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Paul Soles, left, stars as the nonagenarian roommate of his on-screen grandson Ethan Cole in CBC Comedy’s My 90 Year Old Roommate, though off screen he’s only 86. (Elly Dassas)
Paul Soles, left, stars as the nonagenarian roommate of his on-screen grandson Ethan Cole in CBC Comedy’s My 90 Year Old Roommate, though off screen he’s only 86. (Elly Dassas)

Canadian actor Paul Soles has been making up life as he goes along Add to ...

In the spryly comical CBC web series My 90-Year-Old Roommate, veteran Canadian actor Paul Soles plays the titular nonagenarian (although he’s only 86 himself). A capricious mix of Curb Your Enthusiasm and Chico and the Man, the 10-episode series of seven-minute shorts at cbc.ca/comedy co-stars Ethan Cole as a young adult sharing an apartment with his grandfather. The Globe and Mail spoke with the Toronto-based Soles about having the right luck and the right chops, and a knack for making up life as you go along.

Your character in My 90-Year-Old Roommate isn’t curmudgeonly. How do you, yourself, feel, about how it was in your day, as opposed to how it is now?

I’m still trying to figure it out. I’ve never been in step. I’m always catching up. Which I think is fine.

Do you have any grandchildren?

I have a son. He’s not married. He has no children. But I learned some time ago that nature provides. All around us we have the possibilities and the expectations of marriage, children, grandchildren, etc. I was all set, ready to be a grandfather. But I live next to St. Lawrence Market, so every Saturday I’m down there. People bring their families and the kids are adorable. I wink at them and wave and laugh and imitate them. So, to answer your question, maybe that’s why I’m not as curmudgeonly as I might have been. It’s evolved quite organically.

The dialogue in My 90-Year-Old Roommate is partly improvised. Do you have much experience in that?

I was doing a dinner-theatre show in Edmonton some time ago. While I was there, I ended up doing an episode of what would become Sin City, an improvised soap opera directed by Ian Ferguson, whose brother is the humourist Will Ferguson. It was great fun. Eventually it came to Toronto, at the Tim Sims Playhouse at Second City. I would go and do it two or three times a month.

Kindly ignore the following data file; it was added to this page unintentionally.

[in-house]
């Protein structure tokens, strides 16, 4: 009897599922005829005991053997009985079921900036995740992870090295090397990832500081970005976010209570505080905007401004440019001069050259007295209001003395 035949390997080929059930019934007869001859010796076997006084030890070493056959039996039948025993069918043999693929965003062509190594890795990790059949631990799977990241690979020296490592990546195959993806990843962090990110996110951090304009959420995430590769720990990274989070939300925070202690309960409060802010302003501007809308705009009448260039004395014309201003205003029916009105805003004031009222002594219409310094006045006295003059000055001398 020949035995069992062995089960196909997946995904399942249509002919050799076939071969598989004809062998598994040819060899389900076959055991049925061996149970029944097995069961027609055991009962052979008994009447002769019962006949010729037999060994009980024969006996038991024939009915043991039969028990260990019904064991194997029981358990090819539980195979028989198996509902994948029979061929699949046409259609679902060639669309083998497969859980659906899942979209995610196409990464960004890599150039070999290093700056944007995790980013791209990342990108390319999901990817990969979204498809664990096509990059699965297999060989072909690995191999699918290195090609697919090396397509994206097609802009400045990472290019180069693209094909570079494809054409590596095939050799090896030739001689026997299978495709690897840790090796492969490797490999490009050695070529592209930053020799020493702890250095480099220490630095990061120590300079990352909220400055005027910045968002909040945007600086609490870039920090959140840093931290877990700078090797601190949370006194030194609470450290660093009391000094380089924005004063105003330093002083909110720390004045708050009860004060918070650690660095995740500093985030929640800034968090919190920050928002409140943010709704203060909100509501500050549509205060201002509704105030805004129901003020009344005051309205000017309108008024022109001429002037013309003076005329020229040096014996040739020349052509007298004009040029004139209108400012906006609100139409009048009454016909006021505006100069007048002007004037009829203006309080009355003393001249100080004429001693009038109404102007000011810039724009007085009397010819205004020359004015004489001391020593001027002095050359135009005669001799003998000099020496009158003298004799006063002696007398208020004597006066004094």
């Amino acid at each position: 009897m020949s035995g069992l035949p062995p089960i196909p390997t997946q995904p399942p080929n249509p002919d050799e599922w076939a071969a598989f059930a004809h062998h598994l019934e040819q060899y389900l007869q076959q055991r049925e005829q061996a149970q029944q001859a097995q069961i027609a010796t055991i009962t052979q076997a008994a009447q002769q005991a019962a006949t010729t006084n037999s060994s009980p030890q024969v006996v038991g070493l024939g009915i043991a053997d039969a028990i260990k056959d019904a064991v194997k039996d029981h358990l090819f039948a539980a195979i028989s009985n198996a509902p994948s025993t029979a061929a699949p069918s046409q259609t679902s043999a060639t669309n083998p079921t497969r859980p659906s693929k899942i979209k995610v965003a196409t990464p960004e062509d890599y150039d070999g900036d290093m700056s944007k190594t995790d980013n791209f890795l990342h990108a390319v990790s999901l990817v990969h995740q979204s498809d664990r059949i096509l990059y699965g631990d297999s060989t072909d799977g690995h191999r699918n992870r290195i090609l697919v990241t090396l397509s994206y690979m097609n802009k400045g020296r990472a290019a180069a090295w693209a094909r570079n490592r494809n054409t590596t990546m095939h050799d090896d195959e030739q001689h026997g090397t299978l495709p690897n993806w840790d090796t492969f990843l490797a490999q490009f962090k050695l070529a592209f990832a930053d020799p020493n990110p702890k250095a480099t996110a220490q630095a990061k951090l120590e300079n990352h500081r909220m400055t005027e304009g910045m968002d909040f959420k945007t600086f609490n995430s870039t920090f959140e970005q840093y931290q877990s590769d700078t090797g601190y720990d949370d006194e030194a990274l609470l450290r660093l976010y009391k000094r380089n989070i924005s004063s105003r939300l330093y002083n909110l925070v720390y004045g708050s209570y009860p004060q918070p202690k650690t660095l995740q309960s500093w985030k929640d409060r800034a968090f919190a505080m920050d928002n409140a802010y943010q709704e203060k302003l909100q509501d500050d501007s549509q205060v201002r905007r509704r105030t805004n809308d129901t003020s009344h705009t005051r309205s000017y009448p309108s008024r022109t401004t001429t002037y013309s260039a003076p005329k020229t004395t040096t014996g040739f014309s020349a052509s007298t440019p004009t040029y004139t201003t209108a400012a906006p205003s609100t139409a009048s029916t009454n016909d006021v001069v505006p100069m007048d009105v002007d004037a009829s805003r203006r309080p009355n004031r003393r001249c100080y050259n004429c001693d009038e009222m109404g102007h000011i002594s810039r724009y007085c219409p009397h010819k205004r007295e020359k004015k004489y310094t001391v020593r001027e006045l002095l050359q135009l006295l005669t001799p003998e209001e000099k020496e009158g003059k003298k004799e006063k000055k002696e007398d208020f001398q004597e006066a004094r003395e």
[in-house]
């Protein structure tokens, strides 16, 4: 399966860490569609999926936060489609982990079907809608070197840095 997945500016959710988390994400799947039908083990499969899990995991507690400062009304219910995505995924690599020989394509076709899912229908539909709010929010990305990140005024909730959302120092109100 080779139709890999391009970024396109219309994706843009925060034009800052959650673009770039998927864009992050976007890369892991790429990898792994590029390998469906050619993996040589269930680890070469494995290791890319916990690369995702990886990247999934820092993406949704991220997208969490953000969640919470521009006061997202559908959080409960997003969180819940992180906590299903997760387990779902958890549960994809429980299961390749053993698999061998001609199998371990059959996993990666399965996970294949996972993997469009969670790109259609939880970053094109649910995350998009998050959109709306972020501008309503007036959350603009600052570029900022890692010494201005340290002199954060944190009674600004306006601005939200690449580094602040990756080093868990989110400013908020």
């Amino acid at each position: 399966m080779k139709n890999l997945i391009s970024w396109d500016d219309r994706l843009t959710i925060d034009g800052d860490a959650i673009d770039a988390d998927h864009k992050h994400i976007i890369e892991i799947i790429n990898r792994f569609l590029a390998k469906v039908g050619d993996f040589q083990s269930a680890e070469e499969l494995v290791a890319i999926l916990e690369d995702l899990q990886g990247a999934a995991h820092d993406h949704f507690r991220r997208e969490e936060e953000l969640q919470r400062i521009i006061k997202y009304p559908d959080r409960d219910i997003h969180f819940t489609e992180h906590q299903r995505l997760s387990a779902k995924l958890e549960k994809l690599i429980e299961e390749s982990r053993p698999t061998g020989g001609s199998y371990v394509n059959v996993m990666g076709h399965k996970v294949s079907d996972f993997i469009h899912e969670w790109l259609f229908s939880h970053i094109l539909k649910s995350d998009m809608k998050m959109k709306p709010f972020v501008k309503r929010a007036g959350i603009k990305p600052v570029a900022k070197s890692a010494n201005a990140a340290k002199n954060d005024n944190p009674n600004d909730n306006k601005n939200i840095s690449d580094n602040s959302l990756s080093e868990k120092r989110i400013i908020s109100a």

No training when you were younger? Isn’t that standard for actors?

Well, you’re talking to a man who was too lazy and who had no discipline and who never went to acting school. I was just lucky to be around when certain things happened. At University of Western Ontario, I got summer jobs as a radio announcer. My cousin was Bunny Cowan, who was the voice of Front Page Challenge and the Wayne and Shuster Show and the Toronto Symphony Orchestra and so forth. Without his encouragement, I would have never had a career.

In 1967, for CBC Television’s Take 30, you and Adrienne Clarkson interviewed a young Moses Znaimer. He was asked about his driving force. So, let me ask you, with all you’ve done, what’s your driving force?

You raise a large series of questions there. First, let me ask you, how did Moses Znaimer answer?

I believe he said he didn’t have a great attention span. That he was restless.

He was a bright guy. He’s a driven man. He wouldn’t need to spend a lot of time on any one thing. He was dressing in three-piece suits. I remember he said he wanted to be a venture capitalist. This was a kid. He looked like he was 15 years of age. But, you know, in a short life, you get to do a lot of things.

You didn’t answer about your own driving force. Let me ask it another way. There’s an episode of My 90-Year-Old Roommate about eulogies. I don’t want to put you in your grave, but you’re 86. What would you like people to say about you when you’re gone?

Oh, my. That’s an invitation to be a little maudlin. But I’d say I was lucky. I met really good people. I mean, I never would have attempted to go to Stratford without having had six months with Glenda Jackson and Chris Plummer in Macbeth that went to Broadway. It was there for two months, and it toured for four. At the O’Keefe Centre in Toronto, two prominent people in the audience that I met afterward at a cocktail party were Pierre Trudeau and Conrad Black. So, you get lucky.

You were the voice of Peter Parker in the 1967 animated series Spider-Man. In those days, the superheroes were on television and in comic books, but today they’re the stuff of blockbuster movies. What’s our fascination with superheroes?

What’s that army thing? Be everything you can be? I think it’s pretty endemic in our wiring that we admire certain abilities. We would all like to fly. But we can’t, so we take what’s second-best.

You were a pilot, yes?

Yes, and when I flew, most of my landings were scary enough. I never had to go to Canada’s Wonderland, with the rides, because I was always able to scare myself with my own landings.

That’s funny.

Well, it’s partly comical. But it’s true. I never needed to do stunts or thrill-seeking things, because just in the flying, all of that was satisfied. The fact of the matter is that we would all like to do things that initially we’re not equipped for or suited for.

That sounds like a metaphor for the driving force of your life: jumping in, without worrying if you were ready or not.

And that goes intellectually, too. I was around when things were starting, so I never had to worry or wonder about what you actually need to do to prepare. Mind you, I was lucky enough to have the chops, I guess.

This interview has been edited and condensed.

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